Colorado Bureau of Investigation Release
With more than 800,000 children reported missing across the country last year, the Colorado Bureau of Investigation (CBI) is asking parents to "Take 25" and talk with their kids about personal safety issues as part of National Missing Children's Day on Friday, May 25, 2012.
"Take 25" is a national effort through the National Center for Missing & Exploited Children (NCMEC) that encourages parents to spend 25 minutes with their children to talk about risks they face from abductors, online predators and other criminals," said Kristina Bomba, CBI's AMBER Alert Program Coordinator. "These are critical conversations that can provide children and young adults with the necessary tools to avoid becoming a victim."
According to NCMEC, 84% of children escape would-be abductors through their own actions by yelling, kicking, pulling away, running away or attracting attention. For a complete list of safety tips visit www.take25.org
In 2011 there were 9,601 children reported missing in Colorado
To give a voice to the 9,601 missing children in the state, and to promote awareness of this important topic, CBI is proud to partner with the First Judicial District Attorney serving Jefferson and Gilpin counties at Southwest Plaza mall (8501 W. Bowles Ave., Littleton, CO) on Friday, May 25 from 3pm - 7pm. CBI will offer Child ID kits for parents to quickly and easily collect DNA data to assist investigators in missing person cases, while Cheezo and Mike Harris from the District Attorney's Child Internet Investigations Sex Offender Unit will provide Internet and cell phone safety information for kids.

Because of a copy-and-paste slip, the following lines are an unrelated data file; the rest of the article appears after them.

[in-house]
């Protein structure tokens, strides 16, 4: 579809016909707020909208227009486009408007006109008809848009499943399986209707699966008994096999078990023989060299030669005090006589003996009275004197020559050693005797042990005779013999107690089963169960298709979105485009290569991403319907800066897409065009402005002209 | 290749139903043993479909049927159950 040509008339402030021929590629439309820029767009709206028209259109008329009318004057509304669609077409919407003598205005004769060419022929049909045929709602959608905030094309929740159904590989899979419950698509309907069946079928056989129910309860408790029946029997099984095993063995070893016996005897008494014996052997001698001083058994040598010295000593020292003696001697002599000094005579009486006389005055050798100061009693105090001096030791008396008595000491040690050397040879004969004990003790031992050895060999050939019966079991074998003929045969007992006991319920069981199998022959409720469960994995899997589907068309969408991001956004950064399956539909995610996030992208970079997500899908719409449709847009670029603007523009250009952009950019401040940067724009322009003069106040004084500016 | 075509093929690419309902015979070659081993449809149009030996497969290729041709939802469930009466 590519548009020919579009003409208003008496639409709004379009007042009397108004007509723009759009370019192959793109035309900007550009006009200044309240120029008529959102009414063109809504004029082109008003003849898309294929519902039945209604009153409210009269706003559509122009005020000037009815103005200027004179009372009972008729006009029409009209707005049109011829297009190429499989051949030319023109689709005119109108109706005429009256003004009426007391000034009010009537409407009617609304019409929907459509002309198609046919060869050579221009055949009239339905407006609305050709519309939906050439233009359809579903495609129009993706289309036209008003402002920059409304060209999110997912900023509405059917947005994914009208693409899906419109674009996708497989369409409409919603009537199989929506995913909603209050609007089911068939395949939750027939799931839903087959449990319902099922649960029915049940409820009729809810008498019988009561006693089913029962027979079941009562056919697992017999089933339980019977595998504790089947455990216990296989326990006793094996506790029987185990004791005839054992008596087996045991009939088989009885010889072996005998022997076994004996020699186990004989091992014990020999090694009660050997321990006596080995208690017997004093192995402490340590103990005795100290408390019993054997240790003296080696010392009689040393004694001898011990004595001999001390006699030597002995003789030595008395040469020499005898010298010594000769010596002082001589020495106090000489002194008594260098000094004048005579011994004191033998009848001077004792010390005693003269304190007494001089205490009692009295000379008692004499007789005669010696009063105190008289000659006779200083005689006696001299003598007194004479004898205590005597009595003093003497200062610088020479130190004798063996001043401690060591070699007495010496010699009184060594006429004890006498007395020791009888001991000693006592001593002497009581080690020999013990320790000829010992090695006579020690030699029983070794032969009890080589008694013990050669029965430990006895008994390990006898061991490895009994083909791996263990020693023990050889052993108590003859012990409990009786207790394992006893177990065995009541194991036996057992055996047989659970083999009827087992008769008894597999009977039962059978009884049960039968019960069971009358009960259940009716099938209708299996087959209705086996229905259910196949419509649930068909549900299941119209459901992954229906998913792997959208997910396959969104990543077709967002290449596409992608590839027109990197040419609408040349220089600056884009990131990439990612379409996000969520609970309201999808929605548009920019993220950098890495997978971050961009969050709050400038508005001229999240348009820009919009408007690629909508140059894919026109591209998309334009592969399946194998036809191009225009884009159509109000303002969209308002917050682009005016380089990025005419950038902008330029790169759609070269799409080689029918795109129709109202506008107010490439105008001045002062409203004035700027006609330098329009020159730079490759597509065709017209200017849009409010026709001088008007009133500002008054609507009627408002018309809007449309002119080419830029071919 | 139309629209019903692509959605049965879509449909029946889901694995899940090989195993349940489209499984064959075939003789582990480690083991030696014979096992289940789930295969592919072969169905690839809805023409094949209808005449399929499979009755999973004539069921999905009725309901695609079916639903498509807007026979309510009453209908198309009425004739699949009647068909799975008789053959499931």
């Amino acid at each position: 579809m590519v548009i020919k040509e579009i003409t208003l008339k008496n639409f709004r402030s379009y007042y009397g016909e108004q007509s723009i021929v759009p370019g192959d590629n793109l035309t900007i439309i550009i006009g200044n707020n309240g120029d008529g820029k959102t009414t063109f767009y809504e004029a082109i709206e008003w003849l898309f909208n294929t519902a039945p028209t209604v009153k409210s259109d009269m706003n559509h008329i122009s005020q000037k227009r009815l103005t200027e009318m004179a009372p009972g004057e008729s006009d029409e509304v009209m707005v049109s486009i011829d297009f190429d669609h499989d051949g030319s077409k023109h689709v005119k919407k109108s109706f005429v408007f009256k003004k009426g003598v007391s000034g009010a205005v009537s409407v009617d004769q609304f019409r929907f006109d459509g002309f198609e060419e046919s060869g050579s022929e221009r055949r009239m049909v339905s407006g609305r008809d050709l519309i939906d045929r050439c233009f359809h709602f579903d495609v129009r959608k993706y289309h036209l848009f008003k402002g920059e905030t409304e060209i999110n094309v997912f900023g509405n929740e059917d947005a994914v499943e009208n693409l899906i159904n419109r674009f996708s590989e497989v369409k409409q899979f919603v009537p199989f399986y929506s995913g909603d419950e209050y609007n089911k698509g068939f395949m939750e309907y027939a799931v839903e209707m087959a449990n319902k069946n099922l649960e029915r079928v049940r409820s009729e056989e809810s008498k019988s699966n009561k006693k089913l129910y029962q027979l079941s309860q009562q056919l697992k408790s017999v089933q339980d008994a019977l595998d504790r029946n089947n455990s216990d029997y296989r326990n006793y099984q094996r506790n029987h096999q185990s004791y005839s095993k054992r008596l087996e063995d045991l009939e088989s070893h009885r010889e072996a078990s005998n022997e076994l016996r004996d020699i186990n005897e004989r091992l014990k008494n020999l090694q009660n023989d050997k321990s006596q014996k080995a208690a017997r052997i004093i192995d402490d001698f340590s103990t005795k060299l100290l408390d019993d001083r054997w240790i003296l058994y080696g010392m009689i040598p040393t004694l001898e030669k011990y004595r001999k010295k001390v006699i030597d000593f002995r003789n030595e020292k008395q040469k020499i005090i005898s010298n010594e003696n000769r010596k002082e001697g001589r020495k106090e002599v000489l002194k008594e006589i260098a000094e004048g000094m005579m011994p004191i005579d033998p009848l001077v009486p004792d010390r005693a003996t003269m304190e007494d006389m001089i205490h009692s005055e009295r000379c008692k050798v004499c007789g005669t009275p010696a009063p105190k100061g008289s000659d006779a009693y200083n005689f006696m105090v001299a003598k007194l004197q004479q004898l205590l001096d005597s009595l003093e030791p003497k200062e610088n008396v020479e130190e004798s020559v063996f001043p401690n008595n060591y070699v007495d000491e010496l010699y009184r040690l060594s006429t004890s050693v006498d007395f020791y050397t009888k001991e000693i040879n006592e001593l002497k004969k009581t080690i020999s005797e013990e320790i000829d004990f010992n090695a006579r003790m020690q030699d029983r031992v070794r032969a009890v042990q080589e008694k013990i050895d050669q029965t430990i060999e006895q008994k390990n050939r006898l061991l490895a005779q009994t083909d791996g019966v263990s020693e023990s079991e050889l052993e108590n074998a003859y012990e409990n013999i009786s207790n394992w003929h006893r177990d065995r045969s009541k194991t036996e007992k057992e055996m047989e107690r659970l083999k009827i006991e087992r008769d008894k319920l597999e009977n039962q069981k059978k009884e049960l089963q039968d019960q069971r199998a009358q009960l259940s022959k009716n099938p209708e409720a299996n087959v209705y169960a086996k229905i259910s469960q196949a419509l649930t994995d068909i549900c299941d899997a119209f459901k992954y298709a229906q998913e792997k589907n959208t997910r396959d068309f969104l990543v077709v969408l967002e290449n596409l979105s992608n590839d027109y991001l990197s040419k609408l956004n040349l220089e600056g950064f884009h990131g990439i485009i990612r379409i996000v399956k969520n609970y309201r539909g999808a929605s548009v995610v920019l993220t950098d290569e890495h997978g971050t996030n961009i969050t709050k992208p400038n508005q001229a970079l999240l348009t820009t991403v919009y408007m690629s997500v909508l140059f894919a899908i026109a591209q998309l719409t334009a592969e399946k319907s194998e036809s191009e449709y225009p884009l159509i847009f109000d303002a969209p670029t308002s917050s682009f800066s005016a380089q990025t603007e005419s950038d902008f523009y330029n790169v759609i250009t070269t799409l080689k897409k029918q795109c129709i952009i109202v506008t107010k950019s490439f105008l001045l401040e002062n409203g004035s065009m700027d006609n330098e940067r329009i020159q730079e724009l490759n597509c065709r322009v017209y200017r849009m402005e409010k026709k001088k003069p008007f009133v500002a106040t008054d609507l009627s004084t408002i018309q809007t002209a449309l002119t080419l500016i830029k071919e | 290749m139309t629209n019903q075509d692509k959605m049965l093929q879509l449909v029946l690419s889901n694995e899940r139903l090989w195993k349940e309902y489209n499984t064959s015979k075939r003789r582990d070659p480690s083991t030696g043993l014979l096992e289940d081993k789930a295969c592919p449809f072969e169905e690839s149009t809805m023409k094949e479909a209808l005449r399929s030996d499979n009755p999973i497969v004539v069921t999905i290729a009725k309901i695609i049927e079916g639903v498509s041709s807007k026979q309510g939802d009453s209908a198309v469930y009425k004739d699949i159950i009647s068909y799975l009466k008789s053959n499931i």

Can't make it to Southwest Plaza to meet Cheezo? Parents can access a number of resources for information about this important topic:
Since 1983, our nation has observed May 25th as National Missing Children's Day. First proclaimed by President Ronald Reagan and observed by every administration since, May 25th is the anniversary of the day in 1979 when 6-year-old Etan Patz disappeared from a New York street corner on his way to school.
For nearly three decades, the search for Etan has continued. However, today, just as that day when President Reagan proclaimed the first National Missing Children's Day, Etan is still missing. The widespread attention brought to his case and those of others eventually led to a nationwide commitment to help locate and recover missing children. National Missing Children's Day honors this commitment by reminding parents, guardians, and other trusted-adult role models to make child safety a priority.